A Project Manager who believes all project problems are caused through a lack of communication and coordination, and that copious amounts of meetings are the solution.
- Can mutate into: “The Statistician” or “The Tyrant” Project Manager
- Dangerous when coupled with: “The Patent Author” Product Manager
- Likelihood of fixing: High
- Danger to project: Low
In theory, a meeting is a place where people come together to discuss options and make decisions. In reality, this seldom happens. This industry-wide phenomenon is one The Meeting Scheduler Project Manager is unaware of, leading them to schedule meetings as often as possible, with as many people as possible, thinking that this will lead to more collaboration, which in their mind is what the project needs to be successful.
The Meeting Schedule Project Manager amplifies three core problems endemic to the vast majority of meetings:
- Meeting participant selection tends to be done poorly, resulting in some meeting participants listening to information they do not care about, and other expressing opinions on matters that do not affect them.
- Meeting facilitation tends to be done poorly, often resulting in chaotic debates tangential to the meeting’s purpose, in turn resulting in no actionable conclusions being reached.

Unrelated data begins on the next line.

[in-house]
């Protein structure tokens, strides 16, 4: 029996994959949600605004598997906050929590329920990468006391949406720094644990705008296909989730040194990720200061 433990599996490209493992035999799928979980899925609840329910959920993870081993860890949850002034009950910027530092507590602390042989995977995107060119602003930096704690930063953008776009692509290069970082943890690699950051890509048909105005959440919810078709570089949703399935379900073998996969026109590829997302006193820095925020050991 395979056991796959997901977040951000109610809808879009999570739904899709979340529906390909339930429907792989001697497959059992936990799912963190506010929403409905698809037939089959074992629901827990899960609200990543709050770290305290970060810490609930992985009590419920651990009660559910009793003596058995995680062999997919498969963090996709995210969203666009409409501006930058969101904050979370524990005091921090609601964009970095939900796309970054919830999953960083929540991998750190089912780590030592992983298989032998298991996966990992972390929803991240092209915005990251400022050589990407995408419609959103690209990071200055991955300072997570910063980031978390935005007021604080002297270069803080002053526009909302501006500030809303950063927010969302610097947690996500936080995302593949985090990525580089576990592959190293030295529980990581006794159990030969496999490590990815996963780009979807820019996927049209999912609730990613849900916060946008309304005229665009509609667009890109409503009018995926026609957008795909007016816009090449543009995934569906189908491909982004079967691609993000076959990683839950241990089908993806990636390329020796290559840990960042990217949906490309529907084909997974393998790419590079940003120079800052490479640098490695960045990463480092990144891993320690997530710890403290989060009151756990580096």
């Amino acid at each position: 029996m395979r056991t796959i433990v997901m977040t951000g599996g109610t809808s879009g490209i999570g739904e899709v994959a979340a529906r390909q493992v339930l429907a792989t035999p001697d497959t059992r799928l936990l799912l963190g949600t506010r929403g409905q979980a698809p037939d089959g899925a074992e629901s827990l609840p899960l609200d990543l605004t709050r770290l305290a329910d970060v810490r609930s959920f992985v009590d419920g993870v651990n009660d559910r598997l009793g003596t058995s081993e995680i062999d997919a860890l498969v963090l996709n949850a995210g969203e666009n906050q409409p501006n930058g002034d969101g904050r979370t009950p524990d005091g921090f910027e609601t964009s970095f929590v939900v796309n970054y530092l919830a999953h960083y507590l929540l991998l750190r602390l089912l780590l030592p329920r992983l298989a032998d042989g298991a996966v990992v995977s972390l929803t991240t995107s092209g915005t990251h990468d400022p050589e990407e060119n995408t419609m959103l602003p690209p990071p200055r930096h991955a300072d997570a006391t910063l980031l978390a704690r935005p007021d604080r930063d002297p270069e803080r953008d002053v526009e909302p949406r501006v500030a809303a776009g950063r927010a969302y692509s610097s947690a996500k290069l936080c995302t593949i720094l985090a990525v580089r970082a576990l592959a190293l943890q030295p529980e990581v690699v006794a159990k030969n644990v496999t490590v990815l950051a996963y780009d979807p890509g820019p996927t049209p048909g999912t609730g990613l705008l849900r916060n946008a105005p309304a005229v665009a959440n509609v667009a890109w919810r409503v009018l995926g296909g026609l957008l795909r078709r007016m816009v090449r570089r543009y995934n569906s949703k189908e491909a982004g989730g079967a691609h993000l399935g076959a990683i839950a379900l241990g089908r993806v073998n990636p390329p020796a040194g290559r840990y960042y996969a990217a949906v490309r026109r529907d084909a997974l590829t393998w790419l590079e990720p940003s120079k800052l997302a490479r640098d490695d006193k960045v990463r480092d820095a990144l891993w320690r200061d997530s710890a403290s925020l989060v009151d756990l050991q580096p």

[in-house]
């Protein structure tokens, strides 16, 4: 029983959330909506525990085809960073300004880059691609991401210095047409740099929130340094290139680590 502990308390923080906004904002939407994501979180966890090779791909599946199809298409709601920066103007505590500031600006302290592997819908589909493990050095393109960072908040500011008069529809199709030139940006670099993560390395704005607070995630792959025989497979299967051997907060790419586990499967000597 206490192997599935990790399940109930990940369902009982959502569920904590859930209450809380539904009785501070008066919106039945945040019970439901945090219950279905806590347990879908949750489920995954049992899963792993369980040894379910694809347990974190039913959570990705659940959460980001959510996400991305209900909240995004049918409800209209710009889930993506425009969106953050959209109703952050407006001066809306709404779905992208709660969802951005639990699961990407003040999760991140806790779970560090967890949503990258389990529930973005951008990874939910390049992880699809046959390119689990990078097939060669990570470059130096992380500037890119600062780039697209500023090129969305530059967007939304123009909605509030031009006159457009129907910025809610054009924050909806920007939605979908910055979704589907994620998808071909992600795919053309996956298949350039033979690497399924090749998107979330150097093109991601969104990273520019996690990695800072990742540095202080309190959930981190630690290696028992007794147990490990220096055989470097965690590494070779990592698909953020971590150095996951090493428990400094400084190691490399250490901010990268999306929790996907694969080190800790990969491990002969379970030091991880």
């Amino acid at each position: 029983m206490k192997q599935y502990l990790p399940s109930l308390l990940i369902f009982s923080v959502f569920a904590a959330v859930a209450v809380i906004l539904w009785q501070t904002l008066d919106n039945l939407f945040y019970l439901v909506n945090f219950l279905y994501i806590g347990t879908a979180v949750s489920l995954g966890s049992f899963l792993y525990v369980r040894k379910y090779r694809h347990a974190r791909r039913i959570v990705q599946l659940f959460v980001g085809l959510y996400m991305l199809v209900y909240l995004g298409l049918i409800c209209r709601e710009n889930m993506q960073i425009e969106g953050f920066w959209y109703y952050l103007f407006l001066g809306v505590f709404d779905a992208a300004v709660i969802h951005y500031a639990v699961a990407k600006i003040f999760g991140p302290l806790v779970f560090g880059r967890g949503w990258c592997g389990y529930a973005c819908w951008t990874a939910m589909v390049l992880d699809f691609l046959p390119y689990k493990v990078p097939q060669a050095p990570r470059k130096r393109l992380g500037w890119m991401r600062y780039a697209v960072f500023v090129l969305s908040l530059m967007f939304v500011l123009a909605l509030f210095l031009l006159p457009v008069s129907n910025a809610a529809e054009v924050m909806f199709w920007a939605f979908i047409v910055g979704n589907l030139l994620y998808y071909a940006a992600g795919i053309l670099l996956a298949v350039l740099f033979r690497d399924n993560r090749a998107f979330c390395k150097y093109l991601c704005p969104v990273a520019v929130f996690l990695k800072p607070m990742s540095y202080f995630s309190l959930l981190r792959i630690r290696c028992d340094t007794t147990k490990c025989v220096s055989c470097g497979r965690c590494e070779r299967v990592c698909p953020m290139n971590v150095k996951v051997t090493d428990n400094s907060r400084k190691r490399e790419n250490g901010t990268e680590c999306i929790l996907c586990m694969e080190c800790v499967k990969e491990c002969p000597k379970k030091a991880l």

- Projects are not completed in meetings, but by people being at their desk working. By keeping staff in a meeting rather than working, they are wasting valuable project time.
The Meeting Scheduler Project Manager does not pose a major threat to the project as people will tend not to go to meetings that interfere with their productivity. Therefore, work continues despite their incessant scheduling of meetings.
The Meeting Scheduler Project Manager can be corrected through simple instruction:
- Categorize all of the types of meetings they tend to call, e.g. Status Reporting, Design Reviews, Schedule Planning, etc.
- Determine which – if any – of the outputs of these meetings can be accomplished by other means, e.g. Email, Tracking Tools, Informal Conversations.
- For the meetings that must take place, determine how often these meetings need to take place, and who should be required to be there.
- Scheduled meetings in back-to-back blocks to avoid interrupting valuable work time through start-and-stop context switching.
- Keep some days of the week “meeting free”.
- Have some weeks be a “meeting vacation” (they will be loved for this).
- Plan every meeting at least a week in advance with a posted agenda, and any materials that need to be reviewed before the meeting.
- At the start of the meeting, review the agenda and the goals of the meeting, and facilitate the meeting towards those goals.
- End meetings when they are over – do not continue with a meeting if the original goal was reached early.
Meetings are necessary to run a project, but they key is to:
- Make each meeting as effective as possible.
- Have them negatively affect productivity as little as possible.
Once the Meeting Scheduler understands this, their behavior is normally instantly changed for the better.